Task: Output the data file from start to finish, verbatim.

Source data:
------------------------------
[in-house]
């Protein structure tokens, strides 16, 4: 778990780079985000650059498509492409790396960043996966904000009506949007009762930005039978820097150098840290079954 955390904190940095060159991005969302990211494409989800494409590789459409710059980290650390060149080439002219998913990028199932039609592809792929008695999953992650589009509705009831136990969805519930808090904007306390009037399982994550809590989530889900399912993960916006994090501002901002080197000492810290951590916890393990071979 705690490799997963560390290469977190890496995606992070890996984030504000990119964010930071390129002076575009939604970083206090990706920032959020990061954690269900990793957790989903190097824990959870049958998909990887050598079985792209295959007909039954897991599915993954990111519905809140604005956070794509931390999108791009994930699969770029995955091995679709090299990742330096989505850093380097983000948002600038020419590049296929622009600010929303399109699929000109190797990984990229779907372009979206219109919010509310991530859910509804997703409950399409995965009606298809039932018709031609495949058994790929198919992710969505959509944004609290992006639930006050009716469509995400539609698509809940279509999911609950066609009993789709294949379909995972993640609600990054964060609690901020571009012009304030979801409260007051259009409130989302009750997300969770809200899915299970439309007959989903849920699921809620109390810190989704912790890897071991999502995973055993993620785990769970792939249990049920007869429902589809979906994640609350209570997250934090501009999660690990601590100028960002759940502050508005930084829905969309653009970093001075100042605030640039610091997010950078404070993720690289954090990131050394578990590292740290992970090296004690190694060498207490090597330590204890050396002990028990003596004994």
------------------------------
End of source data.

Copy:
[in-house]
């Protein structure tokens, strides 16, 4: 778990780079985000650059498509492409790396960043996966904000009506949007009762930005039978820097150098840290079954 955390904190940095060159991005969302990211494409989800494409590789459409710059980290650390060149080439002219998913990028199932039609592809792929008695999953992650589009509705009831136990969805519930808090904007306390009037399982994550809590989530889900399912993960916006994090501002901002080197000492810290951590916890393990071979 705690490799997963560390290469977190890496995606992070890996984030504000990119964010930071390129002076575009939604970083206090990706920032959020990061954690269900990793957790989903190097824990959870049958998909990887050598079985792209295959007909039954897991599915993954990111519905809140604005956070794509931390999108791009994930699969770029995955091995679709090299990742330096989505850093380097983000948002600038020419590049296929622009600010929303399109699929000109190797990984990229779907372009979206219109919010509310991530859910509804997703409950399409995965009606298809039932018709031609495949058994790929198919992710969505959509944004609290992006639930006050009716469509995400539609698509809940279509999911609950066609009993789709294949379909995972993640609600990054964060609690901020571009012009304030979801409260007051259009409130989302009750997300969770809200899915299970439309007959989903849920699921809620109390810190989704912790890897071991999502995973055993993620785990769970792939249990049920007869429902589809979906994640609350209570997250934090501009999660690990601590100028960002759940502050508005930084829905969309653009970093001075100042605030640039610091997010950078404070993720690289954090990131050394578990590292740290992970090296004690190694060498207490090597330590204890050396002990028990003596004994």